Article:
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Home Network Security

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Anonymous
a b 8 Security
September 27, 2010 4:52:51 PM

Hey All, I am wanting to secure my home network against unathourized access (i.e. my teenage boys snooping in places they shoudn't on the web) Wireless security is easy. Their personal computer accounts have internet access blocked. But, what keeps someone from unplugging the ethernet cable from my wireless access point or my own computer and plugging a laptop or other device on the network and gaining access that way? Is a server the only way to protect the network? Is there a switch or router that has some type of protection similar to the encryption key that you have to have to gain access to a wireless network?

More about : home network security

Anonymous
a b 8 Security
September 27, 2010 4:59:01 PM

If possible place the router in a cupboard and lock it.
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September 27, 2010 5:17:15 PM

For first part of your question,
Quote:
what keeps someone from unplugging the ethernet cable from my wireless access point or my own computer and plugging a laptop or other device on the network and gaining access that way? Is a server the only way to protect the network?


You need physical access protection.
For instance like Filhart said, you could lock it in a cupboard. But that would also affect cooling and wireless signal strength and range.
The other option is to lock the room that has the modem + router installed so that there is no physical access to the LAN cables.

[joke] You can train a dog to watch the lan cables on the back of your computer and modem + router so that no one touches them. :D 

For the 2nd part of the question
Quote:
Is there a switch or router that has some type of protection similar to the encryption key that you have to have to gain access to a wireless network?

What you need is content filtering setup based on user account
For example the new NETGEAR routers come with "Live Parental Control" software that works with the router to control access.
here's a link that might explain it better.

http://powershift.netgear.com/lpc
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Anonymous
a b 8 Security
September 27, 2010 6:42:56 PM

Yes, I can lock the router, but what about the exposed ethernet connections? A "friend" could easily connect a laptop to any ethernet port and have full access to the internet.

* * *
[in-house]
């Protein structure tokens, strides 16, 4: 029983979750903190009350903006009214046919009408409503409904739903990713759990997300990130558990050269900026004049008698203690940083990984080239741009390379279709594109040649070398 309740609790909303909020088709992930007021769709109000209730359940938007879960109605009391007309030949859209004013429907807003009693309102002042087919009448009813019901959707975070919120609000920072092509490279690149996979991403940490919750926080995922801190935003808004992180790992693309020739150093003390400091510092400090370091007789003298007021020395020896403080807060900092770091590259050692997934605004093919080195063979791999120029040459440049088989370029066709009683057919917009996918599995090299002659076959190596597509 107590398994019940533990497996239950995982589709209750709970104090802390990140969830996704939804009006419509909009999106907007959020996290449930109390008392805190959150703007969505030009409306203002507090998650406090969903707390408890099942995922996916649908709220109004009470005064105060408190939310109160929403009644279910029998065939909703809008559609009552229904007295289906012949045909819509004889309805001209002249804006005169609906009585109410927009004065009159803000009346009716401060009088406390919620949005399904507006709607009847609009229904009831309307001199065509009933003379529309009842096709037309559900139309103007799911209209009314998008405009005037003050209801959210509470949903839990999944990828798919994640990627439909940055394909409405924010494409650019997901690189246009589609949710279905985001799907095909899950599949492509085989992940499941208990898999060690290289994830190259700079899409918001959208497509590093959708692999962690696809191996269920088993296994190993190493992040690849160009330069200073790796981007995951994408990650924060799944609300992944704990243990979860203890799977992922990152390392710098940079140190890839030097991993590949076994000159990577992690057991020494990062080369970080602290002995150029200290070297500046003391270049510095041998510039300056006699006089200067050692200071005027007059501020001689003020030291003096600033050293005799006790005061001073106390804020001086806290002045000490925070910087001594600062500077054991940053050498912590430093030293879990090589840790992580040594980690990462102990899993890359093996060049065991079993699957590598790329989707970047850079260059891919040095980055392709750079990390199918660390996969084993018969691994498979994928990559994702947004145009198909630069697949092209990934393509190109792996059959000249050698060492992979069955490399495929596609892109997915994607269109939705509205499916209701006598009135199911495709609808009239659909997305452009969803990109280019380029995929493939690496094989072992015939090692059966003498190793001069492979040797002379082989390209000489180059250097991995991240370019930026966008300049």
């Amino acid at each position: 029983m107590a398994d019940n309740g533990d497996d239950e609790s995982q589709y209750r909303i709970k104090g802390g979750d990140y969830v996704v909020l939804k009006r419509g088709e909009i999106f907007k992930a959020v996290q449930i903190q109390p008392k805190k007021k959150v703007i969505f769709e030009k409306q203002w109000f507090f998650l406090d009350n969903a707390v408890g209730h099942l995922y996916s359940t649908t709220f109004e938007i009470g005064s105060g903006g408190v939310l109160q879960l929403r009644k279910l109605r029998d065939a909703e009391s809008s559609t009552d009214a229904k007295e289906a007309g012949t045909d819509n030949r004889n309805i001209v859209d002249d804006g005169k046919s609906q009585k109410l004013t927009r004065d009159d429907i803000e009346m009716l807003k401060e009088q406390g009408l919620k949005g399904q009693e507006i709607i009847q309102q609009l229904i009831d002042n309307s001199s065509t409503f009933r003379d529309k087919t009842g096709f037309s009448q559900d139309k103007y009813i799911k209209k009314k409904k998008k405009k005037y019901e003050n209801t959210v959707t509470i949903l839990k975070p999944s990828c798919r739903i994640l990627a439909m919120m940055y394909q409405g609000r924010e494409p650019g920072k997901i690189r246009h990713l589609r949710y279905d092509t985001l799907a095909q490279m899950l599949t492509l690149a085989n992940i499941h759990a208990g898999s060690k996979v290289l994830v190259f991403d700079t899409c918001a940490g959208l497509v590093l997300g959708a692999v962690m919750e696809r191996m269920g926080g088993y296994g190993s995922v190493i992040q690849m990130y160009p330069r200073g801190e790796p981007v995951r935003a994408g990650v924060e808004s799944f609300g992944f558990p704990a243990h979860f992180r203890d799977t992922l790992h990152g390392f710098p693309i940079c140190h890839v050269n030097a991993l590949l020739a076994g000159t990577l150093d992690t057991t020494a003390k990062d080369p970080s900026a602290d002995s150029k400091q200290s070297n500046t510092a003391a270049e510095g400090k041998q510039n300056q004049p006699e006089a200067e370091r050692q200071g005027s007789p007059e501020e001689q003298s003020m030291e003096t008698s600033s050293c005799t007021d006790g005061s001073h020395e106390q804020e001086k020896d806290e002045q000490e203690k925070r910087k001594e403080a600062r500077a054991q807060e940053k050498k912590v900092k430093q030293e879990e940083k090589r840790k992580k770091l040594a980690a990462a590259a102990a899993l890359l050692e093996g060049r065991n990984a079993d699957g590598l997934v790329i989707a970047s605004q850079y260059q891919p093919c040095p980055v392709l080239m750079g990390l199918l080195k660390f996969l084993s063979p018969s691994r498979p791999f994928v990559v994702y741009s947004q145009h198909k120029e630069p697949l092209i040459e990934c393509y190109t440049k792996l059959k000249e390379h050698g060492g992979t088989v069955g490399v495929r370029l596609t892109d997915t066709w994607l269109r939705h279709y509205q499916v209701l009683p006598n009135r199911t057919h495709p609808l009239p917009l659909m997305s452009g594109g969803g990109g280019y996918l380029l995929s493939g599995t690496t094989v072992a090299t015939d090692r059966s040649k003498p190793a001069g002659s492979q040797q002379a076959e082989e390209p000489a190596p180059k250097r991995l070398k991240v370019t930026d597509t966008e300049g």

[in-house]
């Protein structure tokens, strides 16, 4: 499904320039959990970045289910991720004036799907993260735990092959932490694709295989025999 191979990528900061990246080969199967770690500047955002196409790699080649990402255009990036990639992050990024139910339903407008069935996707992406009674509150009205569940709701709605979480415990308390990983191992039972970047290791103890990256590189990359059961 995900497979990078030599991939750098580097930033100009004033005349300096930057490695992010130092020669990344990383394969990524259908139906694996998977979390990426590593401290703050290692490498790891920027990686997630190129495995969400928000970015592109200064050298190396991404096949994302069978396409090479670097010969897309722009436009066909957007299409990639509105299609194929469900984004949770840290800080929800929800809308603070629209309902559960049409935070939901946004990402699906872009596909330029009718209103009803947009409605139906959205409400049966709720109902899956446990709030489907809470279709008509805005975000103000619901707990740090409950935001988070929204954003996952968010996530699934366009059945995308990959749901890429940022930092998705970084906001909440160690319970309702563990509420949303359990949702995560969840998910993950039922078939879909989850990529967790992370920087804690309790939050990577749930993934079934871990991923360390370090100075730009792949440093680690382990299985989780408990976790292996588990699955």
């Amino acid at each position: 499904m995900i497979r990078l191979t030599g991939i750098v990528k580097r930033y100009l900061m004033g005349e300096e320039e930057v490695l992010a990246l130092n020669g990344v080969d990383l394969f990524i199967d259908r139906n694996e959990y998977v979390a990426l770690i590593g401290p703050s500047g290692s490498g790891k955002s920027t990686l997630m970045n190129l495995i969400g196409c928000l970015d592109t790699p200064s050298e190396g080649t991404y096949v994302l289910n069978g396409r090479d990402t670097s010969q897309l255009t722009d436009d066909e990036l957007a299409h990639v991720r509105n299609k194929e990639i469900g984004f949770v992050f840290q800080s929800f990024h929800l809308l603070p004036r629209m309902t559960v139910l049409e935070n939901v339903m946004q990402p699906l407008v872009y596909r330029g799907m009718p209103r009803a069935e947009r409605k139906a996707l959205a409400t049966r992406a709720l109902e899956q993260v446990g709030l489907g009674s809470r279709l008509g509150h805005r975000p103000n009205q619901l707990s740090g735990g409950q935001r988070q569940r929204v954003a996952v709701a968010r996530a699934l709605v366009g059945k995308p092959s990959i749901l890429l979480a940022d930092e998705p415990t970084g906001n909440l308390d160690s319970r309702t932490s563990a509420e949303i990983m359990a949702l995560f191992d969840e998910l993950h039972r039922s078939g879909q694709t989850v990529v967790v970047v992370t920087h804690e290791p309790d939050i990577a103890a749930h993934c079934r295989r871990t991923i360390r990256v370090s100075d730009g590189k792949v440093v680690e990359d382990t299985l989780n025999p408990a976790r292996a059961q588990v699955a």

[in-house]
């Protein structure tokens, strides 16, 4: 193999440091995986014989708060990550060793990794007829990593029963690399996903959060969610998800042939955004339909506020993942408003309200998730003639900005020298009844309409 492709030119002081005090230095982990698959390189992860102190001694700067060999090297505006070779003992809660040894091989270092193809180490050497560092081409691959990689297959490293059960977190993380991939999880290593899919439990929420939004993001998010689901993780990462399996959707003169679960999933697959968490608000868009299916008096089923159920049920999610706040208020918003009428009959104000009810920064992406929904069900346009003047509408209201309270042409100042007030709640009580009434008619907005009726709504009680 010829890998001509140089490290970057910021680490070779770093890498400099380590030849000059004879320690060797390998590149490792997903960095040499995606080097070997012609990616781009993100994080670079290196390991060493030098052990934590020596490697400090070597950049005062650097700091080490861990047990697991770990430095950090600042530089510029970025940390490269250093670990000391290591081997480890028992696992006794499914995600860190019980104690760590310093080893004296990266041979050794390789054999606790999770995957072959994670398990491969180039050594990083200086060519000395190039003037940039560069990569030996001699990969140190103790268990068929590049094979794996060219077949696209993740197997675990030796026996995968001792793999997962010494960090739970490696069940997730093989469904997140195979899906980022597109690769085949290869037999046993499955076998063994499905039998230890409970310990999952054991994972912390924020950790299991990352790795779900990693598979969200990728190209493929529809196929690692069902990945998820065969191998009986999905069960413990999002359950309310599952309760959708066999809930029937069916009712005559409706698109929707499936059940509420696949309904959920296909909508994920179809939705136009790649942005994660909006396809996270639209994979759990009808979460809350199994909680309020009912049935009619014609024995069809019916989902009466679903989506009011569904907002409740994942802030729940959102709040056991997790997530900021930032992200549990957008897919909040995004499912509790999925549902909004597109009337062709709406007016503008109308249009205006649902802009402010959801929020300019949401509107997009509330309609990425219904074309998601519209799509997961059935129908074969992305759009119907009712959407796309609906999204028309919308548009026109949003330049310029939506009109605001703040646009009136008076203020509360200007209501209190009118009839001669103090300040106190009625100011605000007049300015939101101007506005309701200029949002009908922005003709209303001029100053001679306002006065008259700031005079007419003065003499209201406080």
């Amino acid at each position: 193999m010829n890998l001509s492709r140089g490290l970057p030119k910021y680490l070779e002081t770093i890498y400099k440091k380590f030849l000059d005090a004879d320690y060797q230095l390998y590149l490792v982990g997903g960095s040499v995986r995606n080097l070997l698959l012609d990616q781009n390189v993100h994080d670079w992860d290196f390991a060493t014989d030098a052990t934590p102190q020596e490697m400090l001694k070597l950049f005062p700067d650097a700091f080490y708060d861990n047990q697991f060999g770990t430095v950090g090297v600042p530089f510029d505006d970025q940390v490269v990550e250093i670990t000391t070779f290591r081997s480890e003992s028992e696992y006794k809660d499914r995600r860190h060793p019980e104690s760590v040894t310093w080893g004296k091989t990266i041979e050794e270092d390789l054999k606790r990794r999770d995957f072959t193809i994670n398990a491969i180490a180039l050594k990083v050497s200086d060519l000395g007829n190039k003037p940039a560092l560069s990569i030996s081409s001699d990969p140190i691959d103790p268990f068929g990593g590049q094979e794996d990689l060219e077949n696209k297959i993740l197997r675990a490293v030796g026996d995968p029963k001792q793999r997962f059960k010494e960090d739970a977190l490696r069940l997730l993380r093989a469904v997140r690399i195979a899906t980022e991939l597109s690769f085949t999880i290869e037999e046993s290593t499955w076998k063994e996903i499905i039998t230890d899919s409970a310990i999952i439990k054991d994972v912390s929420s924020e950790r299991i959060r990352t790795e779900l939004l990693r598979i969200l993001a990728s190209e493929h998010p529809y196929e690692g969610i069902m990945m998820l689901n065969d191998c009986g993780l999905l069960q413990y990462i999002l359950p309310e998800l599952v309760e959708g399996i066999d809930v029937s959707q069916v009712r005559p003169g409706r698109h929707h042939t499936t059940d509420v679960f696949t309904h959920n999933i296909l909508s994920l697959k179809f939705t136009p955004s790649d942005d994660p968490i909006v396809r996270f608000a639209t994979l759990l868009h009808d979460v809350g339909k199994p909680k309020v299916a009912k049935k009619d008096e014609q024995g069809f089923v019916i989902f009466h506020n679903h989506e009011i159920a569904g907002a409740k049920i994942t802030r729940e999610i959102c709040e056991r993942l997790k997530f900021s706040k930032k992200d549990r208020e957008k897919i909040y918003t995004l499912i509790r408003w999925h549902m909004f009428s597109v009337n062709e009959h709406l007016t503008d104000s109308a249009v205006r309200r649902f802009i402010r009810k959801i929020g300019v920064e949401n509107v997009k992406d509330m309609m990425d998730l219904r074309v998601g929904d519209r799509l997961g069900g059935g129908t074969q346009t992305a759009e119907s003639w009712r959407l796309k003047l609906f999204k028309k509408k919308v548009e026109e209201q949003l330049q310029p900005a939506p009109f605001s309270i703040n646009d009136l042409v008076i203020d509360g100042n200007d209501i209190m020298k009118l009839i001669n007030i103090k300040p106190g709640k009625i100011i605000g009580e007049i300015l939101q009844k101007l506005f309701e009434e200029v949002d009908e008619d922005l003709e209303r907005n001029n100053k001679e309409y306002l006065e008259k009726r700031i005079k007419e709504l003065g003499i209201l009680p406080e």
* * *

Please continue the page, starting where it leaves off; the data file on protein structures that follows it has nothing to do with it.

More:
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September 28, 2010 12:48:13 AM

I would filter internet by MAC addresses aka Physical addresses this it a unique address that is built in every network card, any thing that connect to something else over Ethernet has a mac address, Laptop, desktop, Wii PS3 Xbox, iTouche ect. Your router should be able to filter out those addresses, or better yet only accept the ones your enter in. For example, your would enter in your computer MAC address to the router and tell it to block every one else. No matter where you plug your computer in it will always have access, and no matter where anyone else plugs there device in they will be blocked.
Warning on laptops most laptops have a wired connection as well as a Wireless connection. these to two separate network card so they have two separate mac addresses for each of the cards.

How is your network setup, it is two boxes one a modem and the other is the wireless router or is it just one box that does everything?
If it is two separate boxes, I would call your ISP up and ask them if they can filter mac addresses on the modem side to only allow your wireless router to connect up. That way even if they unplug the router and plug a device in directly to the modem by passing the router and it's mac filtering you still have the modem filtering Mac addresses as well.
What type of router do you have, i will see if I can download a manual for it, to see if it supports Mac filtering.
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Anonymous
a b 8 Security
September 28, 2010 1:49:50 AM

Catsrules wrote: "No matter where you plug your computer in it will always have access, and no matter where anyone else plugs there device in they will be blocked."

Unfortunately on the routers I've used, MAC filtering only applies to wireless. But it's worth checking on the router you have.
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September 28, 2010 2:24:55 AM

Yeah I have two routers one is a Netgear WNR3500 and the other is a Linksys WRT54GS. I know the Linksys can do it. but so far I haven't see anything about it on the netgear, you can filter out IP addresses but not MAC :( .
If you have a old PC sitting around I would look at.
www.untangle.com.
Basically it is a make a business class router out of a PC. And you can do all sorts of "fun" stuff with it. I am sure it will have something to block internet. I think you can set it up so when you go to the internet it will ask for a user name and password. That is what I have been using as a home router for a half a year now
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September 28, 2010 2:38:13 AM

Update well I sorta found a work around for the netgear it isn't the best way to do it but here it goes. On this router it can assingn ip addresses based on a Mac address, so every one will be assign the same ip everytime they connect to that router. All you need to do it to add there Mac addresses to the assigned list and block that ip they were given. Or you could go the orther way add your computers Mac address and block every other address on the network
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September 28, 2010 2:40:41 AM

Quote:
Hey All, I am wanting to secure my home network against unathourized access (i.e. my teenage boys snooping in places they shoudn't on the web) Wireless security is easy. Their personal computer accounts have internet access blocked. But, what keeps someone from unplugging the ethernet cable from my wireless access point or my own computer and plugging a laptop or other device on the network and gaining access that way? Is a server the only way to protect the network? Is there a switch or router that has some type of protection similar to the encryption key that you have to have to gain access to a wireless network?